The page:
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Cannon Jolle 1802 by achuck49 - FINISHED - Master Korabel - 1/72 scale

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Greetings and Salutations,

I have wanted to start a build log and successfully complete a build log for a long time.  I have a true mental block when it comes to building a hull that is not solid out of the box.  Master Korabel has all the parts and pieces precut so I figured ‘how hard can this be?’.

The Cannon Jolle 1801, was up for auction and I won the bid for about 1/3 the original price.  This supports my opinion that this will not be a hard build.  Expensive kits are hard, inexpensive kits should therefore be easy.



The box is about 14"x8" inches and it is full of empty space because inside the parts and pieces are very small.




Please notice the size of the kit when compared to a U.S. dime.  Well this means that I need a smaller work space for this particular kit.




Even though the written instructions are in Russian, the photos of the actual build are clear and concise.


I will finish this log.  It good then great, if bad, then everyone can learn what not to do.


What can possibly go wrong?


Chuck A

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I started working on the Jolle this morning and discovered some startling features of the kit.


First is that the laser cutting of the pieces is exceptionally precise.  I could not get a sharpe blade into the burn line to help loosen the pieces.  I needed to get a small piece of tubing and model hammer and tap them loose enough to break away from the main board.




Another discovery is that the printed page identifying various parts does not match the actual wood containing the pieces.  To add to this list of horrors is the fact that printed material is not to scale with the actual parts.  I had to have the instructions showing the next needed part, next to the paper showing the part number, next to the board that contains the laser cut pieces.  Not an easy way to participate in a 'relaxing hobby'.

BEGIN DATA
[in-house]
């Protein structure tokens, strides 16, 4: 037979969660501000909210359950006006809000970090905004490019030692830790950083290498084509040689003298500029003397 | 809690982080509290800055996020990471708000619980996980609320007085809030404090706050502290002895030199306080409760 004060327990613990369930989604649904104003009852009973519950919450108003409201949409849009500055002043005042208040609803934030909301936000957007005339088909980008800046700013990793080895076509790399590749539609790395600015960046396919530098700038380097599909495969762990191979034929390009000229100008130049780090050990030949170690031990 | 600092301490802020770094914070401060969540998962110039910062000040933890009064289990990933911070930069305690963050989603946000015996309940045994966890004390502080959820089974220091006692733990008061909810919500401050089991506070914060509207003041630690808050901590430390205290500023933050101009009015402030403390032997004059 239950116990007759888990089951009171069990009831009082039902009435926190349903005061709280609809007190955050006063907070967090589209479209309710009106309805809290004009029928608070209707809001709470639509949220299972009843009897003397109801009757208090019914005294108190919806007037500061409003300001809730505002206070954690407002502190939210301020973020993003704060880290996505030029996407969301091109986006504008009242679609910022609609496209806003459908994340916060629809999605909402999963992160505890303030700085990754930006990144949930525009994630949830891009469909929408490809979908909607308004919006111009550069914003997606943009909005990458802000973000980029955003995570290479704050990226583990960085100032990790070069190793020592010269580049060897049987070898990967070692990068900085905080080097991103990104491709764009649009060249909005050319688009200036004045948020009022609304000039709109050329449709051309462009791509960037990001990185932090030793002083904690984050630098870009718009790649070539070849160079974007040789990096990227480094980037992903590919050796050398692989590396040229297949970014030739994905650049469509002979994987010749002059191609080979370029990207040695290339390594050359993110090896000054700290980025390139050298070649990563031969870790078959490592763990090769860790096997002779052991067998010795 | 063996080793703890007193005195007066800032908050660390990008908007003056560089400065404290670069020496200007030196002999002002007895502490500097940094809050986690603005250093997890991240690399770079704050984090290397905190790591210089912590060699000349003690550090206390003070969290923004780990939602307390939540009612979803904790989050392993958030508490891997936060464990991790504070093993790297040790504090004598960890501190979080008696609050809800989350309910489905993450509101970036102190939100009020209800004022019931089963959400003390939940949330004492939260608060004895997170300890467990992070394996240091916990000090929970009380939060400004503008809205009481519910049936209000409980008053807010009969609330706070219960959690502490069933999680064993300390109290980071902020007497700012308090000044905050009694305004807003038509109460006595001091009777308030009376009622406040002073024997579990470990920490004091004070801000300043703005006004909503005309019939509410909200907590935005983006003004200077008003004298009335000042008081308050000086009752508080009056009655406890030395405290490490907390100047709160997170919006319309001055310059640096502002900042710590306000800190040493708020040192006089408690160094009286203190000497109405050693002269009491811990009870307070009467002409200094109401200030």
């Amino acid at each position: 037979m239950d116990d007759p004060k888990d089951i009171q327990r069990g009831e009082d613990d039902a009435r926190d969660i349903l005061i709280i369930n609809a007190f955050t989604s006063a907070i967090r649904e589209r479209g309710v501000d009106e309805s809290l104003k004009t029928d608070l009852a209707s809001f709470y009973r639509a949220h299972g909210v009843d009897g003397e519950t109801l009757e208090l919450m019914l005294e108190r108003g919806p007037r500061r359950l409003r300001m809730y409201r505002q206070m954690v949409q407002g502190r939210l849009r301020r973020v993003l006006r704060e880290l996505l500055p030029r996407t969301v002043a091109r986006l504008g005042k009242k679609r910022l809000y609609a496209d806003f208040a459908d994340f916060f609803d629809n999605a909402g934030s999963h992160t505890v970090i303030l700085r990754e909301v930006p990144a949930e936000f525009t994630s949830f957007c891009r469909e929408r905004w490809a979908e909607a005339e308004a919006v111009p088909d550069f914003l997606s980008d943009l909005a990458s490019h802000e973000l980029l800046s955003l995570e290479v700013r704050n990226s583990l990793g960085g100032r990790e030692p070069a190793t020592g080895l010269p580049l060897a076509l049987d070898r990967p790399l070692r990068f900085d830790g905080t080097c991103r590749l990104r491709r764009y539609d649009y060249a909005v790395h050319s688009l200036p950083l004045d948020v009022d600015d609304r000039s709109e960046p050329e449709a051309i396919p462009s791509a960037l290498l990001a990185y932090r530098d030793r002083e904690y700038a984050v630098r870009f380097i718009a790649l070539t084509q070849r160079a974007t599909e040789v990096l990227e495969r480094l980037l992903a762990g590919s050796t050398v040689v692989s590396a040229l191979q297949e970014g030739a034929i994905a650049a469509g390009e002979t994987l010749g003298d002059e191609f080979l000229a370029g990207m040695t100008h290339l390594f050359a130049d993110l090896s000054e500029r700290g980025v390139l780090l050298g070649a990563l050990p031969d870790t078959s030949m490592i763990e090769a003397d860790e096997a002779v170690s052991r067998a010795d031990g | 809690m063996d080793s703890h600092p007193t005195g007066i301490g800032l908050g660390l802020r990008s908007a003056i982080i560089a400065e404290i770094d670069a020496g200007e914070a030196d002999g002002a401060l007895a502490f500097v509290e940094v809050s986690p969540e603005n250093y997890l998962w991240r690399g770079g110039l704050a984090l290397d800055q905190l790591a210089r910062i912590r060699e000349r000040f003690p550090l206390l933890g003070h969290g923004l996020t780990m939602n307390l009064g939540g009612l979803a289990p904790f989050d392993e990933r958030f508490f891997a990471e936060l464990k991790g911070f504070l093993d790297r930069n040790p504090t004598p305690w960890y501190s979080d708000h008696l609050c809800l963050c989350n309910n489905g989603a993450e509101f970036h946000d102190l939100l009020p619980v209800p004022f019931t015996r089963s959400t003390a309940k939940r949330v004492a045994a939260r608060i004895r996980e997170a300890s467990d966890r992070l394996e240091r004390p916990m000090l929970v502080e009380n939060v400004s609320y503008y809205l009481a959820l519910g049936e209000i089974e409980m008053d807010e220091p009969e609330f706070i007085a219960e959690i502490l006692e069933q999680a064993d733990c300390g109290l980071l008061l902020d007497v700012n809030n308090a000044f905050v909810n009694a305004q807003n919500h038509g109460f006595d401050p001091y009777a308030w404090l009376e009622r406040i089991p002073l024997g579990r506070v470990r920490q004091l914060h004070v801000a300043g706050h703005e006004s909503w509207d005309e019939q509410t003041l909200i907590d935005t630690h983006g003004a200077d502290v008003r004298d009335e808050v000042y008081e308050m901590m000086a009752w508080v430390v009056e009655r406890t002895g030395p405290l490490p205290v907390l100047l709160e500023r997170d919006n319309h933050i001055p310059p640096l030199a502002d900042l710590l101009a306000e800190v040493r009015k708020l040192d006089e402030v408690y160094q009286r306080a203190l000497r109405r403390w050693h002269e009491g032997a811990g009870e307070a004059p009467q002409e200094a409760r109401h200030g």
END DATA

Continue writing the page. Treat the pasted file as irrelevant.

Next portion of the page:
There is a plus side, the fit of the laser cut pieces is the best I have ever had the pleasure of working with.  I soon learned that if something does not fit or looks funny, it is either the wrong piece or the wrong location for the piece.  The pieces fit as tightly as do the pieces in a jigsaw puzzle.



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Disaster has hit the Jolle!


I was attempting to remove some deck pieces from the sheet of parts.  As I have mentioned before, this is difficult because of the tight laser cutting of the parts.  I admit that I was frustrated and to speed things along, I used the edge of a single blade razor blade to try cut a piece loose.


Bad idea, it caused the entire sheet of parts to split length wise.  This also went through a number of pieces, cutting them in half.  I tried to repair the damage with glue, but that failed.  The thickness of this sheet of wood is equal to two or three sheets of normal typing paper.  The glued part did not have enough strength to hold it's own and it would flop over or just fall apart.


So I had the idea of taking some scraps and using them, see the hatch cover in the attached pic.  Looks horrible, but I said I would show warts and all of this build and I will.  Then I was not paying attention to the top of the model and pushed my finger through the scraps.


I have another idea, but it will have to wait until I plank the hull.